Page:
Spam blog

Spam blog

Spam blogs, sometimes referred to by the neologism splogs, are artificially created weblog sites which the author uses to promote affiliated websites or to increase the search engine rankings of associated sites. The purpose of a splog can be to increase the PageRank or backlink portfolio of affiliate websites, to artificially inflate paid ad impressions from visitors, and/or use the blog as a link outlet to get new sites indexed. Spam blogs are usually a type of scraper site, where content is often either inauthentic text or merely stolen (see blog scraping) from other websites. These blogs usually contain a high number of links to sites associated with the splog creator which are often disreputable or otherwise useless websites.

There is frequent confusion between the terms "splog" and "spam in blogs". Splogs are blogs where the articles are fake, and are only created for search engine spamming. To spam in blogs, conversely, is to include random comments on the blogs of innocent bystanders, in which spammers take advantage of a site's ability to allow visitors to post comments that may include links.

This is used often in conjunction with other spamming techniques, including spings.

History

The term splog was popularized around mid August 2005 when it was used publicly by Mark Cuban, but appears to have been used a few times before for describing spam blogs going back to at least 2003. It developed from multiple linkblogs that were trying to influence search indexes and others trying to Google bomb every word in the dictionary.

Recent Activity

The term may be applied to more recent infections, most noticably those reported by Webtrends in April 2008. Leveraging botnets, spammers have infected several thousand pages which display prominent keywords from the Google Trends site by bypassing the CAPTCHA authentication method, which had previously subdued all spam bloggers. A recent sighting puts the top ten google hottest terms of the day as all being owned by spambots on the Blog Results page. As they have gone mostly unchecked, they have also infected real SERP Page One web results and corrupt any hot search terms more than a month old. Phraseoligist reports that the attacks appear on AOL Journal, Blogspot and Spaces Live. Hackers are using a number of methods including link farming, spamdexing and keyword stuffing each in a simple, moderated form to achieve top PageRank results. Most of the sites contain an animated graphic which appears as a youtube streaming video. Once clicked, users become infected with one of several variants of spyware. This generates revenue for the spambot's owner.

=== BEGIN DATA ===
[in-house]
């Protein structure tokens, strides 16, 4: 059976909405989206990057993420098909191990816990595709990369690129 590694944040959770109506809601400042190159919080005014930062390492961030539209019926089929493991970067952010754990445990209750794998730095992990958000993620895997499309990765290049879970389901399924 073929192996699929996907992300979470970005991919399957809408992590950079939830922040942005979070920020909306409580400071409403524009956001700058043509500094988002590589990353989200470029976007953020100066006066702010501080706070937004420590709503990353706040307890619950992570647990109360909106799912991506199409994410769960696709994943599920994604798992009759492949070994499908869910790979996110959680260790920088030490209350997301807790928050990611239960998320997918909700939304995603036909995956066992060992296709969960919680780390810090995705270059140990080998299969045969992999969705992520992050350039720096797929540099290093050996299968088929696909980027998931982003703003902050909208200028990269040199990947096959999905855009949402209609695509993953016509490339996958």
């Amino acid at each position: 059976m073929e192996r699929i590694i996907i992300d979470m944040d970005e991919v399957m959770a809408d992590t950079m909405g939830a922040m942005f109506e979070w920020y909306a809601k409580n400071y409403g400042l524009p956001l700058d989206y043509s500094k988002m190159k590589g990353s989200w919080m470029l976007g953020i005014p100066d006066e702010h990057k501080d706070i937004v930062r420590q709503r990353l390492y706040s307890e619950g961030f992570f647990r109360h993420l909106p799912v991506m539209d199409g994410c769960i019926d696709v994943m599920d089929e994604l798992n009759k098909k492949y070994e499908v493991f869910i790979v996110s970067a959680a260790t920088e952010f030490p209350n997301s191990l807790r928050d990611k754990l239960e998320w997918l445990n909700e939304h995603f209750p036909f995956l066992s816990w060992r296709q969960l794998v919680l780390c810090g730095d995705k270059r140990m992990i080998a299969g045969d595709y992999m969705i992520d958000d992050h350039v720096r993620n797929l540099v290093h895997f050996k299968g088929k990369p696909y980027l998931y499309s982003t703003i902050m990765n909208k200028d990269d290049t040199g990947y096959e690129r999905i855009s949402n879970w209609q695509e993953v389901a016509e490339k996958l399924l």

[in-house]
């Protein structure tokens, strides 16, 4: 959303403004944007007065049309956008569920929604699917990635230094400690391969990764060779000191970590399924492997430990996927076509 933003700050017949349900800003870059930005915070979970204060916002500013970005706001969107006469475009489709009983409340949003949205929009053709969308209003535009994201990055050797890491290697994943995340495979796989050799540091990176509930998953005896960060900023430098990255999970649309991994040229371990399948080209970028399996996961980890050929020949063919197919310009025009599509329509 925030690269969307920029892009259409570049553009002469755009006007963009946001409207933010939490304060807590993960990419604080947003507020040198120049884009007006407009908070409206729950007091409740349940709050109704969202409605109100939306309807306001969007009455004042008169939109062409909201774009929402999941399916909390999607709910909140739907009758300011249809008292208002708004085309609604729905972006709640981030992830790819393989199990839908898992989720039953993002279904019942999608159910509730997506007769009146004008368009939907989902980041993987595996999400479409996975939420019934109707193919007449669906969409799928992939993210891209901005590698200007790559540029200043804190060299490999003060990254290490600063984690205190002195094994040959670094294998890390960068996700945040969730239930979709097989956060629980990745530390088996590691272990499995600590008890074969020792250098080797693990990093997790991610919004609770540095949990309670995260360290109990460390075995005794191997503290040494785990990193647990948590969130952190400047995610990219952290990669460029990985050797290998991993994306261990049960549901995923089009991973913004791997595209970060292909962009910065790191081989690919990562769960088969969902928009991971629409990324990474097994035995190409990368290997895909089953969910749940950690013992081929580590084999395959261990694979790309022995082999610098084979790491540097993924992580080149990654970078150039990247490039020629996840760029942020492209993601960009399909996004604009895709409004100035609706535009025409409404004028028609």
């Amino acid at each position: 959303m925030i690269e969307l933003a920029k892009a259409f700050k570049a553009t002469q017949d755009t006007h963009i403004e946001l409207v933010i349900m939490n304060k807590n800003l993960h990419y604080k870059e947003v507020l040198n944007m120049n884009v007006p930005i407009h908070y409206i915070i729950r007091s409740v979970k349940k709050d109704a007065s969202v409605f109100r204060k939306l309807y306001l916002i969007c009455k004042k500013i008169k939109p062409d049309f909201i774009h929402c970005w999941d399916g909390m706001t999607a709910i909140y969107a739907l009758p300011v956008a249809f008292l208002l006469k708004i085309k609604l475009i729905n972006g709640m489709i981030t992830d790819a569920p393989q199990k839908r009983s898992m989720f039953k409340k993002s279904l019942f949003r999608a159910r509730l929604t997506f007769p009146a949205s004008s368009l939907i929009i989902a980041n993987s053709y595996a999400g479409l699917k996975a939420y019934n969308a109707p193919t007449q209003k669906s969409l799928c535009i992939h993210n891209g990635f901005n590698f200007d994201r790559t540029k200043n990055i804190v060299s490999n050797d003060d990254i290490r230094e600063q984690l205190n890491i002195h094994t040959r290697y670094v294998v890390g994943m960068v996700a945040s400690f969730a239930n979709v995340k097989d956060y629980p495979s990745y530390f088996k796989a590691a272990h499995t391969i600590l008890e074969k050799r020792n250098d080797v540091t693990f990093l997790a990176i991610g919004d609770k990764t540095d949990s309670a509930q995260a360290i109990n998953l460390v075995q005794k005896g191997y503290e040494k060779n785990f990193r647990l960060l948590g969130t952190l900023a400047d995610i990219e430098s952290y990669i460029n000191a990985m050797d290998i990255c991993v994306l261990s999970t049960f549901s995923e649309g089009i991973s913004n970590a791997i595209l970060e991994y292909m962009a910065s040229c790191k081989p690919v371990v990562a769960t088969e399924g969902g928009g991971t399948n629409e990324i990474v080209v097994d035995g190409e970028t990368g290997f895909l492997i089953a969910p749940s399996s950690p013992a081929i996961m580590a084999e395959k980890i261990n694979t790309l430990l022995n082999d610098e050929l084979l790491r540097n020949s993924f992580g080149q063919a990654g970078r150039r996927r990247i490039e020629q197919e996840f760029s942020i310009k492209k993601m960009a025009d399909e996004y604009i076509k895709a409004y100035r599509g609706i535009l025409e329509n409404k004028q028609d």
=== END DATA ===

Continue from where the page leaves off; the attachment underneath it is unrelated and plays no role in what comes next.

Problems

Splogs have become a major problem on free blog hosts such as Google's Blogger service. By one estimate, about one in five blogs are spam blogs. These fake blogs waste valuable disk space and bandwidth as well as pollute search engine results, ruining blog search engines and damaging bloggers community networking (e.g. Blogger's next blog link).

Google's search engine uses PageRank, which is susceptible to link flooding, especially from highly weighted bloggers. One splog clearly states: "Google's run by people who can't be bothered to post links on the internet." Splogs could become a detractor to people using, enjoying and finding value in the blogosphere. Splogs sometimes choose a name similar to a popular blog in order to benefit from the occasional incoming link from careless bloggers, who think they are linking to the popular site.

Splog activity can cause problems for legitimate bloggers, if search engines respond to splog by blocking or treating as 'suspicious' all web addresses in a particular domain.

RSS abuse

Full content RSS feeds are actually compounding the splog problem. RSS makes it easy to copy content from genuine blogs. Splog RSS feeds pollute RSS search engines, and are reproduced and propagated around the Net.

Defense

Several splog reporting services have been created for good willed users to report splog with plans of offering these splog URLs to search engines so that they can be excluded from search results. Splog Reporter was the first service of this kind. Then came SplogSpot which actually maintains a large database of splogs and makes it available to the public via APIs, and A2B which blocks web server IP addresses that splog URLs resolve to. There is Feed Copyrighter plugin (for WordPress) which allows you to automatically add copyright messages to feed, so splogs can be easily spotted and reported by visitors or through Google search. There is also TrustRank, which attempts to automatically find them. Blogger has implemented a system that can detect splogs and then force them to take a Captcha 'spell this word' test. Blogger deleted thousands of splogs in September 2005 and even more in December.

On February 24, 2007, Splog Reporter announced on its website that it would no longer be providing a splog reporting service.

See also

References

External links

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